Single Core Specification
The figure above illustrates the specification of a single core wire. The WireSpecification is the PartOrUsageRelatedSpecification describing the PartVersion. In order to make it possible to reuse the specifications of wire elements in different wires or multi-cores (see Multi Core Specification), the actual properties and the structure of a wire is defined in a WireElementSpecification. The capabilities of a wire element are defined by the specifications referenced from the WireElementSpecification (e.g. a InsulationSpecification or a CoreSpecification)
The WireElement is the context specific handle of a WireElementSpecification in the context of a WireSpecification (primarily needed for multi cores, but due to a consistent modelling approach also mandatory for single cores). The WireElements is used as a handle for referencing, when a WireSpecification is instantiated (e.g. with a PartOccurrence).
If a wire element has multiple capabilities (e.g. insulation and core), then there are, in theory, multiple possible representations (see the figure below). It is recommended to always use the minimal representation of WireElementSpecification otherwise it inflates the number of objects without additional information.
Multi Core Illustration
This illustration shows an example of a multi core. The example uses a multi core, which is insulated with a grey insulation, shielded and which contains two FLRY cores of different colouring that are a twisted pair.
Multi Core Specification
The figure displays the representation of the multi core wire example in the VEC. The hierarchy of the wire is highlighted in the figure in green. The specification of the brown and green FLRY core (0.35-BRGN) is actually the same as the specification in the single core example (highlighted by the red outline in the figure). It is reused and not defined redundantly. Since it is the same WireElementSpecification object, the context specific naming of the WireElement is necessary, as mentioned in the single core example (highlighted in yellow).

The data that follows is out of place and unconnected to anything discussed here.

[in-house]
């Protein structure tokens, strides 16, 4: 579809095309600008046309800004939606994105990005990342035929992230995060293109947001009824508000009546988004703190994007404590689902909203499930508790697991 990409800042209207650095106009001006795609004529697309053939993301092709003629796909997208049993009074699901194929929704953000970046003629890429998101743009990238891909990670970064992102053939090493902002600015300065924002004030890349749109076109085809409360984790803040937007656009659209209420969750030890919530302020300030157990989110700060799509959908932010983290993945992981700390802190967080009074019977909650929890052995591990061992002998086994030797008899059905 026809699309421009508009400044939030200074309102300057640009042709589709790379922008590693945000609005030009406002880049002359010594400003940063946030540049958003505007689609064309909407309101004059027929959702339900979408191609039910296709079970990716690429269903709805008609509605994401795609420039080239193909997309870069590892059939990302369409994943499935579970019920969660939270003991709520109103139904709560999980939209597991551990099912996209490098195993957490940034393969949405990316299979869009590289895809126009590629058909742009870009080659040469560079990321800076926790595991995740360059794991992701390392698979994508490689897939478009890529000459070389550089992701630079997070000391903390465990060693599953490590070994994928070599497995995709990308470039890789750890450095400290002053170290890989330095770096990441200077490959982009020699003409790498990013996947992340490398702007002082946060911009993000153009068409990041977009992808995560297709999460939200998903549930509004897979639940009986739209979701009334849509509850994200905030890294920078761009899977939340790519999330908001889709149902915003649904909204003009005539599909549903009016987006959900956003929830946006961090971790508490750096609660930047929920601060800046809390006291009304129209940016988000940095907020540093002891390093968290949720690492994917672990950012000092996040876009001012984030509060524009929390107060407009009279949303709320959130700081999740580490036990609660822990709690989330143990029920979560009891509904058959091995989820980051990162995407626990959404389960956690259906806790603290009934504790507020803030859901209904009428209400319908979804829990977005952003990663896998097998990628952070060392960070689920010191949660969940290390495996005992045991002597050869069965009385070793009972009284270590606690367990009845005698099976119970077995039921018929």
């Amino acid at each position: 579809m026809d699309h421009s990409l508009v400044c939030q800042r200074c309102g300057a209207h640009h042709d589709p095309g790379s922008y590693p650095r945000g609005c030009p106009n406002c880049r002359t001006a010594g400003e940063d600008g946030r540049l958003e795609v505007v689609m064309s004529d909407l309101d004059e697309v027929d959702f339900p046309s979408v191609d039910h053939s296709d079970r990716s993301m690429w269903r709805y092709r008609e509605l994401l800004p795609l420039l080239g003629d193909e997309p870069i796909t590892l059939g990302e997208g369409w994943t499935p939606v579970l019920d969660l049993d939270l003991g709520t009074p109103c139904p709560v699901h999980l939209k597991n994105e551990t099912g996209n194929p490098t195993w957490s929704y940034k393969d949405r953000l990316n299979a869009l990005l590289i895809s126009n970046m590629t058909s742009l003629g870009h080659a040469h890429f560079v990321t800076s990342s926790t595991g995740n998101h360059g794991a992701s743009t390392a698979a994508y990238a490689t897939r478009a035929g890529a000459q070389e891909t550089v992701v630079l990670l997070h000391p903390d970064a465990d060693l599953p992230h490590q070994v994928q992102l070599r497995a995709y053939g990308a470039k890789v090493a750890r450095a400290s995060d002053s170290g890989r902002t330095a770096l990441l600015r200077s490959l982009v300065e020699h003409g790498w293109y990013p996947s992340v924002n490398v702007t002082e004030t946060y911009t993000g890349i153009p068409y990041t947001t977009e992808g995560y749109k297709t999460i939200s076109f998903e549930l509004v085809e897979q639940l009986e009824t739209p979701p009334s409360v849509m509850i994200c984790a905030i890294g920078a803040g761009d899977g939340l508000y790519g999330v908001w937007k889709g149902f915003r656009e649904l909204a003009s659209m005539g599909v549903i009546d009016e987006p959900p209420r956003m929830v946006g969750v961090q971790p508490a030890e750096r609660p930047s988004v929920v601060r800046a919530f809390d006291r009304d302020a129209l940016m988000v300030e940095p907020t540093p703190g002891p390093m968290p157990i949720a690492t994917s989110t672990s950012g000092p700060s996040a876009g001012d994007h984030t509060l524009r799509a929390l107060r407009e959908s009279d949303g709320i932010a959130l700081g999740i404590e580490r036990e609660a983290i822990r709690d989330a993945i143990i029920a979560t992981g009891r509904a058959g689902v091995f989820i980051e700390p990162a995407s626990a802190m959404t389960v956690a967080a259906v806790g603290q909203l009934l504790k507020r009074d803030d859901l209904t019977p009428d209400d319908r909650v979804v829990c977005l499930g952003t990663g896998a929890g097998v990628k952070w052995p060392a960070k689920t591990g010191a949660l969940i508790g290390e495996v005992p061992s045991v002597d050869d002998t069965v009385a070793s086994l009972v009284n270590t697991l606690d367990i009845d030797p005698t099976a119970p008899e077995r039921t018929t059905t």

The only difference between the two WireElements representing the two cores is the coloring of the insulation. Therefore the two WireElementSpecifications share the same CoreSpecification, but have individual InsulationSpecifications. In the context of the displayed WireSpecification the Brown & Green Core is addressed with the identification “1”, the second Core is addressed with the identification “2”. The two Cores are grouped together by a third WireElementSpecification (2x0.35-BRGN-RTBL).
This third WireElementSpecification defines the type of grouping by a WireGroupSpecification. In the example the Grouping is the definition of a twist of the two Cores. It also defines the insulation around the two SubWireElements by an InsulationSpecification. Since the defined wire has a conductive shield as well, the described WireElementSpecification references a ShieldSpecification, too. Again, this is the minimal possible representation of the wire element. The cross section area in the ShieldSpecification defines the nominal cross section area of the conductive material used in the shield.
Multi Core with multiple Usage of the same WireElementSpecification - Illustration
This illustration show an example of a more complex multi core. The example is a simplified CAT cable with only two twisted pairs, which are insulated with a grey insulation and shielded. In theory the white wires of both pairs are “red-striped” and “green-striped” to match the corresponding coloured wires. In reality they are often just pain white and therefore can be defined with the same wire specification.
Multi Core with multiple Usage of the same WireElementSpecification - Specification
To display the CAT cable and its SubWireElements, the hierarchy of the WireElementSpecifications (green) must be reflected in the hierarchy of the WireElements (yellow). The figure shows the CAT cable itself with its shield (“SHIELD”) and the contained cable pairs (“PAIR-1” and “PAIR-2”). Each cable pair consists of the wires themselves (e.g. “CORE-1a” and “CORE-1b” for “PAIR-1”). As each of the cable pairs has a white wire with the same WireElementSpecification, they share the this specification. However, there are individual WireElement in order the keep them distinctive and unambiguously referenceable (e.g. from a WireElementReference.